Canada: Human Rights Tribunal Finds There Is No Duty To Investigate Absent Discrimination

Last Updated: June 27 2014
Article by Asha Rampersad

On February 24, 2014, the Human Rights Tribunal of Ontario (the "Tribunal") issued its decision in Scaduto v. Insurance Search Bureau, 2014 HRTO 250 regarding the duty to investigate allegations of workplace harassment and discrimination. 

In the specific facts of this case, Mr. Scaduto was employed by the Insurance Search Bureau of Canada ("ISB") for approximately four months when his employment was terminated for poor performance.  ISB had made numerous attempts to provide Mr. Scaduto with additional coaching, training and other assistance before it made the decision to terminate his employment. 

At the termination meeting, Scaduto raised for the first time, that he believed his performance was scrutinized more intensely after he advised his supervisor that he was gay.  ISB did not conduct a formal workplace investigation into this allegation, given that Mr. Scaduto had already been terminated.  Shortly after his termination, Mr. Scaduto filed a human rights complaint alleging that he had been discriminated in employment on the grounds of sexual orientation and failure of ISB to investigate his allegations. 

After reviewing the allegations, the Tribunal concluded that Mr. Scaduto had not been discriminated against, and that there was no duty to investigate the allegations he raised either at the time of termination, or post-termination.  Specifically, the Tribunal found as follows at para. 81 of the decision:

A further difficulty with finding the respondent has violated the Code...stems from the fact that the applicant's complaint was made after the respondent decided to terminate his employment.  The purpose of the duty to investigate is to ensure a complainant is not required to work in a discriminatory environment.  In this case, the applicant was no longer in the workplace.  It could not then be said that the applicant's right to be free from discrimination in his workplace was infringed by the failure to investigate because he was no longer there.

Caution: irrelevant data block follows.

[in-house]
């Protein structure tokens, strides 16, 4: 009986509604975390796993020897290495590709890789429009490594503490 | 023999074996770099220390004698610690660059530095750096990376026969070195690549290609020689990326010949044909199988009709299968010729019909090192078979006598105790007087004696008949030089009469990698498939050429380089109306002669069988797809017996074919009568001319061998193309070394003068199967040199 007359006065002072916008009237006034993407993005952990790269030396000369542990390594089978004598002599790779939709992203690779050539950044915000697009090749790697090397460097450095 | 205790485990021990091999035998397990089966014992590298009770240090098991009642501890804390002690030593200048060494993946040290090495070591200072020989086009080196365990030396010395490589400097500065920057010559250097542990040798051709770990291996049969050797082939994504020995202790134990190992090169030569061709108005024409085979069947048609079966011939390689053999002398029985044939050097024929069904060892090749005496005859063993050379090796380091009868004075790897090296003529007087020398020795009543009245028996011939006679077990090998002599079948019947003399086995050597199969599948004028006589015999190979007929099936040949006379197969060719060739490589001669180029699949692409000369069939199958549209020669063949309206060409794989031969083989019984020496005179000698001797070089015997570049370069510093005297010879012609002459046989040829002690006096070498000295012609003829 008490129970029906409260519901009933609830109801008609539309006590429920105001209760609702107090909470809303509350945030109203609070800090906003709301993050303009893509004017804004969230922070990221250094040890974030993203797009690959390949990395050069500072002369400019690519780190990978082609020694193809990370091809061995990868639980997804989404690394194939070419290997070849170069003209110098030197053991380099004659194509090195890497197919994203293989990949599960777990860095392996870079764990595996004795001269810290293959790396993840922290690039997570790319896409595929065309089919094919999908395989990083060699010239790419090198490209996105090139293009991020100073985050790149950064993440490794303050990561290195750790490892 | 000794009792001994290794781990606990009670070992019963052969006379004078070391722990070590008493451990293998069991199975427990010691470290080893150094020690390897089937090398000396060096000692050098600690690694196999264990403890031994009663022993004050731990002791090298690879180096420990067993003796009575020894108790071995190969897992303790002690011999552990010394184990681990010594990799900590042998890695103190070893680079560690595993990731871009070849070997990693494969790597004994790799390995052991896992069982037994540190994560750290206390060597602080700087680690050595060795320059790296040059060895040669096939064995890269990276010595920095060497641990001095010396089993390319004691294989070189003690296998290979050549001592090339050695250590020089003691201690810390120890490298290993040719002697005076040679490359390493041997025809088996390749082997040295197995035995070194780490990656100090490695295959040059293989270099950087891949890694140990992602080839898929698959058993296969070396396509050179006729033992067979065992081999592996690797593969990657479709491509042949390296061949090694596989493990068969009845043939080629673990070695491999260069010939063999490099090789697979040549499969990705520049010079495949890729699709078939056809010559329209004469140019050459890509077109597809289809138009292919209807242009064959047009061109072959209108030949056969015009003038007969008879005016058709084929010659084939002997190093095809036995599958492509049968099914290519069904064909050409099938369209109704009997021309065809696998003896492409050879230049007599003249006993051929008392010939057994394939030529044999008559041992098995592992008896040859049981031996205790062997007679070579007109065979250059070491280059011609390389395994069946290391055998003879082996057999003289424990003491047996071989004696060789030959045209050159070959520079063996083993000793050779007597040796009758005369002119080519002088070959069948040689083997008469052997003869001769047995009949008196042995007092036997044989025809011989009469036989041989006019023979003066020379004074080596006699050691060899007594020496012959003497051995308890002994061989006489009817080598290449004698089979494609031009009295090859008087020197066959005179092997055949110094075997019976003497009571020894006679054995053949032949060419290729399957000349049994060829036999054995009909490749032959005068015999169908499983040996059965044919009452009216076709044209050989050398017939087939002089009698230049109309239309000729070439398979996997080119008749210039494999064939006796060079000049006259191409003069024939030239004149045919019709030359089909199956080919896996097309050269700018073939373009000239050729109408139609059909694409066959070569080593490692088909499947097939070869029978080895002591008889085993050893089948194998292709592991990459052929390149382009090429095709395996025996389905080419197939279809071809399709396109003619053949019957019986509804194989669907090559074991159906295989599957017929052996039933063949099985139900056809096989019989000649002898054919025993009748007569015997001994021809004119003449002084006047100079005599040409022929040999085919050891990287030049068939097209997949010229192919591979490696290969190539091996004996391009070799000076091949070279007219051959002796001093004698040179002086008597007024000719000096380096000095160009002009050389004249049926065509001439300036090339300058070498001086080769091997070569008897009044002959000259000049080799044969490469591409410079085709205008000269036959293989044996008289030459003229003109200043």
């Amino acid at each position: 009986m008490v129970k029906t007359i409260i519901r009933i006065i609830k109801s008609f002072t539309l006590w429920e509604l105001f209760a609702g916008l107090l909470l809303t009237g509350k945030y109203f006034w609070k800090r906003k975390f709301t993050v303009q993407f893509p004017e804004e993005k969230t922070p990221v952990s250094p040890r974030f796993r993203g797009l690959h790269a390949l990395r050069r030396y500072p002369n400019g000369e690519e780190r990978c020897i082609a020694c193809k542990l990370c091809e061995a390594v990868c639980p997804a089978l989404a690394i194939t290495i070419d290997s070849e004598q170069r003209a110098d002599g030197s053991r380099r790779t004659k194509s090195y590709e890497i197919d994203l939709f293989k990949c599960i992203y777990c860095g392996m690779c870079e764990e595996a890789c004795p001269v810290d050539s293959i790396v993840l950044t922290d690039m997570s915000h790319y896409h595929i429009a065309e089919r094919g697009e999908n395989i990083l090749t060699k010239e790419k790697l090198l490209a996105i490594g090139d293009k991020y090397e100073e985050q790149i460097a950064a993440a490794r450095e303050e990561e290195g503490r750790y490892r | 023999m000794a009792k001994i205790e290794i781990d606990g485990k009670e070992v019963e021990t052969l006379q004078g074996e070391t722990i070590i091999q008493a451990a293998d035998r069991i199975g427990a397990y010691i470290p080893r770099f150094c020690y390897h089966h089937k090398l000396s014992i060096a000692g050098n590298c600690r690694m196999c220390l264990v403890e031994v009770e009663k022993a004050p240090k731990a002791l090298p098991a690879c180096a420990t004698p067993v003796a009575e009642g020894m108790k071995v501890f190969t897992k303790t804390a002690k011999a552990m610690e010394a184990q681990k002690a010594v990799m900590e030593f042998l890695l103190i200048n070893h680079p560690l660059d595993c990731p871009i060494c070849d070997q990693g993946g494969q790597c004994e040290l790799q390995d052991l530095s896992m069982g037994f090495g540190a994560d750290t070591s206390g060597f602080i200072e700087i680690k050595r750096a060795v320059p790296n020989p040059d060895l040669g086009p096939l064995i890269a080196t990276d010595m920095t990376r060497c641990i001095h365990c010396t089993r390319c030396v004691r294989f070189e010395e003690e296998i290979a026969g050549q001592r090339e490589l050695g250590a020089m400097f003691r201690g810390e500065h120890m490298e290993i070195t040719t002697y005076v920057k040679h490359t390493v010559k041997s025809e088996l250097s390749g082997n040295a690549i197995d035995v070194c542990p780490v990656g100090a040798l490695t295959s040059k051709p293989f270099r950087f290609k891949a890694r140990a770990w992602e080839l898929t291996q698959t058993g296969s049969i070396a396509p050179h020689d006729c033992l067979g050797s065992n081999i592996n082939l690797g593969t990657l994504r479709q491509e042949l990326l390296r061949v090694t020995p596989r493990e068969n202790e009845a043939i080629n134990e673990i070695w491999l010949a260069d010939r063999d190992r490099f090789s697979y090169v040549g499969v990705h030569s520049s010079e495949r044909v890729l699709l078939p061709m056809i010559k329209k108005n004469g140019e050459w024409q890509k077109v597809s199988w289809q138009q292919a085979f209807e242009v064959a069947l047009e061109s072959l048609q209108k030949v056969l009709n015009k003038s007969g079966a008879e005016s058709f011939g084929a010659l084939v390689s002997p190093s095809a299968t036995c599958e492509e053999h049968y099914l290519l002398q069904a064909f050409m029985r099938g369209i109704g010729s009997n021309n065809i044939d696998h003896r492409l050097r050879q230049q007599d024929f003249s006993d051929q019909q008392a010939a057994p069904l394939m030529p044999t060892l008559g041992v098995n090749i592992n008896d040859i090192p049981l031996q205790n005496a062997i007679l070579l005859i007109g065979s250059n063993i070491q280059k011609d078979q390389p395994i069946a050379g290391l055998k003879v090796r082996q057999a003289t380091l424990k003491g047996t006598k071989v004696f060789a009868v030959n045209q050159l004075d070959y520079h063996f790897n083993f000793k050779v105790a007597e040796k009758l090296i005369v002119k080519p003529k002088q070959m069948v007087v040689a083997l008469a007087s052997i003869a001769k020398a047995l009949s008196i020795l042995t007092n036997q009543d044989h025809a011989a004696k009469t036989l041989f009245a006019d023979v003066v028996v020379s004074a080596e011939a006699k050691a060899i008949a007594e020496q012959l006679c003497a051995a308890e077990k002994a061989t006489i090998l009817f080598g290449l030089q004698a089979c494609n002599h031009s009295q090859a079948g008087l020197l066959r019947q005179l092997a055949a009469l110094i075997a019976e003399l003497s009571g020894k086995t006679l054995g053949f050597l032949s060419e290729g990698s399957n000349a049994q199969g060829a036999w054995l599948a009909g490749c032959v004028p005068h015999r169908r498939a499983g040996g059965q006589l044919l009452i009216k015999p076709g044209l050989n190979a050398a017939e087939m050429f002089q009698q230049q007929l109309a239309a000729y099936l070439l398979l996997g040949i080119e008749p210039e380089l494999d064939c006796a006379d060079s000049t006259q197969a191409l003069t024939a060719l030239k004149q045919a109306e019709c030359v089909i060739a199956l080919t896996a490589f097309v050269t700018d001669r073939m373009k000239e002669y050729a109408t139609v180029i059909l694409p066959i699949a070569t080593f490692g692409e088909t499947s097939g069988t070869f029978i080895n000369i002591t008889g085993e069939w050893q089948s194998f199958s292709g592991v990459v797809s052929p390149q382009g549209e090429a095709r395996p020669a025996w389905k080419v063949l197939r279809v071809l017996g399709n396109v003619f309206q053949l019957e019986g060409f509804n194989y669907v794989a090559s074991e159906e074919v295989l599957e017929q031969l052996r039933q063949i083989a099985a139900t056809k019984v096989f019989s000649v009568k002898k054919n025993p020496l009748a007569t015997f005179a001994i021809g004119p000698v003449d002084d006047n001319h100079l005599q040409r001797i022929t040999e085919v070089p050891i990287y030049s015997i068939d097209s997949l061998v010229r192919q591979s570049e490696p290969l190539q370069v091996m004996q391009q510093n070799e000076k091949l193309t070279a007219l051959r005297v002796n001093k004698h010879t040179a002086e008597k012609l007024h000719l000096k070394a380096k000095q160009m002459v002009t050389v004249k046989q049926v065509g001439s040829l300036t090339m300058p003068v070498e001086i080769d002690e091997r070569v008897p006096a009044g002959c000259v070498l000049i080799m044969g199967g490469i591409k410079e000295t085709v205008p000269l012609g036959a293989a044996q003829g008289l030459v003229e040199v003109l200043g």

While this decision is helpful for employers, it should not be interpreted to mean that an employer is under no obligation to investigate complaints of harassment or discrimination that are raised by an employee.  Each case will ultimately turn on its own unique set of facts, and internal or external investigation will go a long way to ensuring that employers are doing their due diligence for purposes of the Human Rights Code and Occupational Health and Safety Act.  As an example, we recently blogged on a human rights decision, Morgan v. Herman Miller Canada Inc. where the employer was held liable for general damages even in the absence of a finding of discrimination for failing to investigate a complaint made on the basis of race.   The law, therefore, is far from settled on this point and employers should be cautious when determining whether or not they are required to investigate a complaint.

This is underscored by the fact that the Tribunal in Scaduto affirmed at paragraph 82 of the decision the general principle that employers "are well advised to investigate human rights complaints as the failure to do so can cause or exacerbate the harm of discrimination in the workplace."

The content of this article is intended to provide a general guide to the subject matter. Specialist advice should be sought about your specific circumstances.

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Asha Rampersad
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